Let’s rewrite this by multiply our 4 by everything inside the parentheses. 36y – 76 + 3y = 2.

Now we can add 76 to both sides… you can do this multiple ways. If you wanted to add your y’s together first then do that. I’m just doing what is easier in my mind.

Once I add 76 to both sides and add my y’s together I get 39y= 78. Now, I divide both sides by 39 to get y is equal to 2.

So, that was step 2. Now, what does step 3 tell us to do? “Use the number that you get when you solve to solve for the other variable or variables.”

**All we have to do here is take our y value, so 2, and plug it into either of our original equations to solve for x.**

You can plug it into either the first our second, but I am going to plug it into the second equation.

So, x -9(2) = -19. Let me rewrite this as x – 18 = -19. Now we can add 18 to both sides to get x= -1… and we’re done! We have found the value of both of our variables using substitution.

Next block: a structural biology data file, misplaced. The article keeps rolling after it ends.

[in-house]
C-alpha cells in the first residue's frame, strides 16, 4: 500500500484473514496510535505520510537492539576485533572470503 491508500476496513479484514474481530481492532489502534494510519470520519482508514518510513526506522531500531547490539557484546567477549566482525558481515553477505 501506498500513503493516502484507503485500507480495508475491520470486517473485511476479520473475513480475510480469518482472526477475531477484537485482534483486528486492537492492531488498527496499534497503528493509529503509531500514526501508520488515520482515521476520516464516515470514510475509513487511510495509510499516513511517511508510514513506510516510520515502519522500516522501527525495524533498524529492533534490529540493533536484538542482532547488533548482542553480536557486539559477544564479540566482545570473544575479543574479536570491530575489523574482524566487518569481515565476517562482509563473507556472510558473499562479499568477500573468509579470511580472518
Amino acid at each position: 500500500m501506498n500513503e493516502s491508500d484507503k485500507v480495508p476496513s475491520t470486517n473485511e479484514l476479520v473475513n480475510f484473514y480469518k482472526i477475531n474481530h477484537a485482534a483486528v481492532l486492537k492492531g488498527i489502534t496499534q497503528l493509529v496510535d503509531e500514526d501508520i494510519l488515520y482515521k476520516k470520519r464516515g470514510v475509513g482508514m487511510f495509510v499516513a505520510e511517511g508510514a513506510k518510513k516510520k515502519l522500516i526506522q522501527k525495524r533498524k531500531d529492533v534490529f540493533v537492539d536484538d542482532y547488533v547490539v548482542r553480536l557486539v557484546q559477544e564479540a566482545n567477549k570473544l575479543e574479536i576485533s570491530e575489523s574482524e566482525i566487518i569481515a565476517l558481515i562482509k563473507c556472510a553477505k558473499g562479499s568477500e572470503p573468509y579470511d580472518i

**Now, let’s take a look at how to solve for a system using elimination.**

The reason this tool is called elimination, is because you add together the two equations in order to eliminate one of your variables.

Look at this example:

3x – 4y = -27

7x + 4y = 57

We can tell just by looking, that our y’s will cancel out. So, once we add the two equations together. We have 10x = 30, and we divide both sides by 10 to give us x is equal to 3.

Now, we can take our x value and plug it into either of our original equations. I’ll plug it into the first one here. So, we have 3(3) – 4y = -27, and I’ll rewrite this as 9 – 4y = -27.